I’ve written frequently in this blog about the potential of natural gas to provide a bridge to a renewable energy future. I’ve been influenced by an important study from The Worldwatch Institute that suggests that a shift from coal to gas could make renewable deployment easier because gas-fired electricity generation – in addition to cutting carbon emissions in half and improving public health from reduced toxic air emissions – is flexible. That attribute can help the power grid accommodate renewables by smoothing out the load gaps created when the sun doesn’t shine or wind doesn’t blow. Indeed, the National Renewable Energy Laboratory’s model of 80% renewable energy generation relies on gas for the remaining 20%. I will add, however, that there is one study that suggests that the electric system can be powered 90%–99.9% of the time entirely by renewable electricity with deployment of advanced storage technologies and an overbuild in renewable capacity.
The gas-as-bridge concept has been attacked by opponents of shale gas development who argue, among other things, that cheap gas could displace renewables, though the evidence for that happening in the real world is lacking, particularly regarding booming solar power. They also inflate the impact of methane emissions from gas production. Elsewhere, progress on carbon capture and storage technology, which could transform natural gas to a near zero emissions power source, remains stunted and stalled. And of course, the renewable-supporting properties of gas-fired power will not provide their benefit unless they’re backed up by the right energy policies that drive the transition.
Michael Levi of the Council on Foreign Relations has a powerful new paper on natural gas as a bridge fuel. Levi focuses on climate targets – the frequently discussed targets of stabilizing atmospheric carbon at 350 parts per million (ppm), 450 ppm, or 550 ppm. Each target is associated with progressively more severe levels of warming - and we’ve already exceeded 350 ppm. Levi says that concern over methane emissions is misplaced, as they have only short-term impacts compared to CO2. His central finding is that natural gas doesn’t much help to achieve targets lower than 450 ppm.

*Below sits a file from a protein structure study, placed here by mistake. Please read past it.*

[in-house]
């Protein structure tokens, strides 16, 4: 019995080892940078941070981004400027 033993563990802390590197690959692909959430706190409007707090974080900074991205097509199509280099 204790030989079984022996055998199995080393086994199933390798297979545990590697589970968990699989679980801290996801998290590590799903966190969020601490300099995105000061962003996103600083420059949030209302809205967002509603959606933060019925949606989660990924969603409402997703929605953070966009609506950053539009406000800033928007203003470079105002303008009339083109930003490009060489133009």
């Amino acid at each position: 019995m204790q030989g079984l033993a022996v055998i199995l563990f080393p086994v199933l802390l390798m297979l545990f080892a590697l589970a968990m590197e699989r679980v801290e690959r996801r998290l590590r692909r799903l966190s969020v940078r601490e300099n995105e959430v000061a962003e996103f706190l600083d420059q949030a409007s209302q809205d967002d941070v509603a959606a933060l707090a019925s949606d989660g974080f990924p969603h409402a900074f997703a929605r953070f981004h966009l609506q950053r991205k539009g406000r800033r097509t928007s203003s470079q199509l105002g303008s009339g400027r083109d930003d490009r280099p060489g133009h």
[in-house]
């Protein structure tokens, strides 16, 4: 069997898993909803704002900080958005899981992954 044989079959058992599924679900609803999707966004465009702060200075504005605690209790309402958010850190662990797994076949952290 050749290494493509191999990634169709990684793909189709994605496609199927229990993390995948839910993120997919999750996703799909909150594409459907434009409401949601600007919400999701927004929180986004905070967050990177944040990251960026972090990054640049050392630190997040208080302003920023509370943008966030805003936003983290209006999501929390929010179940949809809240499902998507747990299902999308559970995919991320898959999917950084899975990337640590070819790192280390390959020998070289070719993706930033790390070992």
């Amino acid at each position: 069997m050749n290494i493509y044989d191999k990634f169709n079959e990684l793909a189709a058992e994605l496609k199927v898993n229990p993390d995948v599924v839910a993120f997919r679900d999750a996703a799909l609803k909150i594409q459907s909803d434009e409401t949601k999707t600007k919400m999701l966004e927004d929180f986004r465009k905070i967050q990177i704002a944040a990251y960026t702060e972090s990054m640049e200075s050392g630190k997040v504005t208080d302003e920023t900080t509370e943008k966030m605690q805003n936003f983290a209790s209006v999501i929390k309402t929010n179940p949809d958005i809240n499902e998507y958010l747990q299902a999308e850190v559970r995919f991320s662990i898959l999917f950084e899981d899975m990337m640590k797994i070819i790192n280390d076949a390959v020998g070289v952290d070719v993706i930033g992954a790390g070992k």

So if gas can’t get us to 350 ppm, why push it at all? Is it a bridge to nowhere?
An analysis of the paper issued by Resources for the Future discusses the difficulty of reaching lower climate targets, and the likelihood – or impossibility - of succeeding in an “all-in bet” on renewables that gets us to 350 ppm by bypassing coal and gas and completely transforming the energy sector. Given the complexities, the politics – and the odds - of reaching that transformative goal, moving from coal to gas may best be viewed not as a bridge but as a hedge that will soften the coming climate blows.
Whether bridge or hedge, we must improve our odds of avoiding climate catastrophe. We must be smart with new gas resources. We must get the rules of natural gas production right. We must substitute gas for higher carbon sources of energy wherever possible. We must be much more aggressive in supporting renewables and driving their deployment. We must drive the deployment of CCS. We must enact smart regulation and establish a carbon price. We must do it all. Now.
Time is running out.